At 15 months, a baby/toddler will no longer want their bottle at night, right? Wrong! It is very common for a young toddler to wake up for feeding at night. If you are fine with it, it is fine. If not, there are ways to stop this behavior and wean your little toddler off the night feeding.
The baby in this Q&A wants her bottle day and night. Mom wants to both stop the night feedings and stop using the bottle completely and is trying to introduce a sippy cup instead. Not working!
Let’s break down the problem into two different ones – i) introducing a cup instead of the bottle, and ii) weaning your toddler from night feedings.
My 15-month-old baby wants to have milk from a feeding bottle both day and night. I have tried a sippy cup and other options, but she refuses them all. I think she is now too old for a baby bottle, and I also want her to stop feeding at night.
Please provide tips on how to make her forget the baby bottle and start using a cup instead.
1. Weaning From Bottle To Sippy Cup For Toddler
At the age of around 15 months, many babies have quite a strong view of what they want, and they show it! While this is a natural development, knowing how to deal with it can be hard.
So, if your baby really likes her bottle, she won’t give it up without a big fight unless you do it gradually. There are no particular health or developmental reasons to take away the bottle yet so that you know. It is, however, more important to reduce the night feeding since it can lead to cavities.
The bottle in itself, e.g., filled with water, is not a threat to her teeth in any way. (But that doesn’t mean you are wrong to wean the bottle; of course, that is your decision.)
To wean a baby from the bottle and to a sippy cup, it will certainly be easier to start by introducing the sippy cup during the daytime.
Here are a few tricks you can use to make your baby want to try the cup:
- Make sure the sippy cup is easy to drink from. Try it yourself to see how hard it is to get the liquid out. Some no-spill cups are quite hopeless, even for adults to drink from.
- Consider giving her a regular mug (not a no-spill one), but still a baby cup with handles and a lid. They are often easier to drink from.
- Let her use the cup as a toy to get used to it. You can play a game together, where she can feed her dolls, her loveys and even you (but not herself unless she wants to).
- Put some tasty liquid in the cup that she really can’t resist, like breast milk, formula, or juice.
- Use the cup yourself without offering it to her to make her curious.
- Meet other babies that use sippy cups so that she can watch others using them.
- If you have a fight over her current cup, buy a new one that doesn’t look the same and have a fresh start with all the tips above.
- If your baby really hates a sippy cup anyway, consider a cup without a lid. She will spill more, but since it is easier to drink from, she might accept it easier. One of my kids was like that. She hated the sippy cup but gladly drank from a regular cup AND learned quite quickly how to drink from it.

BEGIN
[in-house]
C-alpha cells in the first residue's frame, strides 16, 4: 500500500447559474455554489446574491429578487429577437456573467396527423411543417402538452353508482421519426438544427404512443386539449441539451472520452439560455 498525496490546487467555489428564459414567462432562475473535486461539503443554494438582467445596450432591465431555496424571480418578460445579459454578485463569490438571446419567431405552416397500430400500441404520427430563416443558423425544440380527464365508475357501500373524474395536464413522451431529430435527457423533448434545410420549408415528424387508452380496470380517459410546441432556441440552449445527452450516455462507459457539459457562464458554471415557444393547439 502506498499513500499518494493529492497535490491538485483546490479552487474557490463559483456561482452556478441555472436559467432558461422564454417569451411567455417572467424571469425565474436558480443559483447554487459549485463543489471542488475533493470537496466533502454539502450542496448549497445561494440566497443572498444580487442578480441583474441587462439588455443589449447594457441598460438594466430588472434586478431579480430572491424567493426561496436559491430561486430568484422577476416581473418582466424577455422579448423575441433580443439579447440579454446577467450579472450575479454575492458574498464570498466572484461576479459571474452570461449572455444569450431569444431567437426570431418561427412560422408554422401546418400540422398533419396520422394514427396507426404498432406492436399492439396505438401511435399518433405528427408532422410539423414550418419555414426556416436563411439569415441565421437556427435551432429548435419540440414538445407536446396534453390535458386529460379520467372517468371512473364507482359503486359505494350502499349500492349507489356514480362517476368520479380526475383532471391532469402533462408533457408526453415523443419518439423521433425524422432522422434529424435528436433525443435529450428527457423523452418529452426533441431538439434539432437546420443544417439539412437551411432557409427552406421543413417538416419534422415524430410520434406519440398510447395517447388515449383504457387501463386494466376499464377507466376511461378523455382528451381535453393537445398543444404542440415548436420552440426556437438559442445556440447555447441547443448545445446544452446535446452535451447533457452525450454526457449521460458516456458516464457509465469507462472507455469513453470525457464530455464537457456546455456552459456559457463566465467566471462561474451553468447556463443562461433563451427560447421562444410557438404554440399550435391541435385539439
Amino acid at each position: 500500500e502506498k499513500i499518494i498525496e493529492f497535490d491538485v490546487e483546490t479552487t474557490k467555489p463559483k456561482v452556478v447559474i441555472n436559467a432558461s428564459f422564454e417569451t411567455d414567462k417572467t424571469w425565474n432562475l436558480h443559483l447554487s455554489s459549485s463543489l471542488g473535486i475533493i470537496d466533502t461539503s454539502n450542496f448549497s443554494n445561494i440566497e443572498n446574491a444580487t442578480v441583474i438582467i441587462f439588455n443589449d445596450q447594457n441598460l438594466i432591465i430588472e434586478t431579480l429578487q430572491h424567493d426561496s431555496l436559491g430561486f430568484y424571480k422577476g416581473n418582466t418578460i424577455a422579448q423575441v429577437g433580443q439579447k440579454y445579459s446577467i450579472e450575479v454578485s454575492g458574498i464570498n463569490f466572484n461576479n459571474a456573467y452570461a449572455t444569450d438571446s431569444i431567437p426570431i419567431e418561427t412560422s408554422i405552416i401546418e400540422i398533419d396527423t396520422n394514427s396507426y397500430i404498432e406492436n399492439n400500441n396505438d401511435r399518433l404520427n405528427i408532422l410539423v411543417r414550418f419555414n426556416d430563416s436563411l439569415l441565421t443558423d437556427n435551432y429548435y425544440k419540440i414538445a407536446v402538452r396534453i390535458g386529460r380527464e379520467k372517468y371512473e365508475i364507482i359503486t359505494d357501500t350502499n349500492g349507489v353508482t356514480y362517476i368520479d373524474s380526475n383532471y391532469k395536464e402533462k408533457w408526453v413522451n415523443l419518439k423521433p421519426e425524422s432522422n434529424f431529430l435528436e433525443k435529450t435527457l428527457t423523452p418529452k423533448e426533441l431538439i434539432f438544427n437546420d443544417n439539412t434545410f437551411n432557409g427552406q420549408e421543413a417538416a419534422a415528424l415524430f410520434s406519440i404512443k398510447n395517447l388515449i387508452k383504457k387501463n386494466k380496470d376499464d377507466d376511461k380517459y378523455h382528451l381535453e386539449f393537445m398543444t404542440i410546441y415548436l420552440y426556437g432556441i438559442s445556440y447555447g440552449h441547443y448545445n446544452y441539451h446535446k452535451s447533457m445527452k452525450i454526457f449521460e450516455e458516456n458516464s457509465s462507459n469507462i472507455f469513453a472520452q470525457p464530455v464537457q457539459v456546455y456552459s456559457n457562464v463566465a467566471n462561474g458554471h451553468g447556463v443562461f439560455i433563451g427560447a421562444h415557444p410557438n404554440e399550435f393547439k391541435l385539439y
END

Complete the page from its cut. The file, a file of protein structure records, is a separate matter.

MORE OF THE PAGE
Once she has started to accept the cup, take away the bottle at daytime first. When that works, try offering the cup at night too. It is possible that your baby will stop feeding at night if she is not offered her beloved bottle.
2. Weaning a Toddler from Night Feedings
It is actually very possible that once your toddler does not use a bottle anymore, she will stop waking up for night feeds. At her age, a baby does not need to feed at night, and chances are that she is waking up due to habits and that the bottle is a wonderful way to fall back to sleep.
Here are some things to try:
If she still drinks from a bottle when you want to get started with weaning the night feedings, start reducing the amount of formula you provide. You can also water it down a bit or even just offer water.
Before doing this, consider if you should offer her more food in the evening to reduce the risk of her actually waking up hungry at night.
If she does not use the bottle during the daytime anymore, you can simply offer it at night, too. Give her the sippy cup with water or watered don formula when she wakes up. If she refuses a sippy cup, you can help her drink a few sips from her regular cup.
You can, of course, also just go cold turkey and simply stop the night feedings. Your toddler will most likely put up a fight, but if you are lucky, she will adapt quickly over a few nights. However, I personally prefer a gradual transition since it is nicer and calmer for everyone, and you avoid the risk of disrupting her sleep schedule by spending parts of the night dealing with power struggles and tantrums rather than sleeping.
You can learn more ways to stop bottle feeding or nursing a baby at night here. (The article is mostly about breastfeeding at night, but many tips can also be used for bottle feeding.)
Who else has a toddler that wants their bottle at night? Share your situation or your tips by leaving a comment below.
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Paula Dennholt founded Easy Baby Life in 2006 and has been a passionate parenting and pregnancy writer since then. Her parenting approach and writing are based on studies in cognitive-behavioral models and therapy for children and her experience as a mother and stepmother. Life as a parent has convinced her of how crucial it is to put relationships before rules. She strongly believes in positive parenting and a science-based approach.
Paula cooperates with a team of pediatricians who assist in reviewing and writing articles.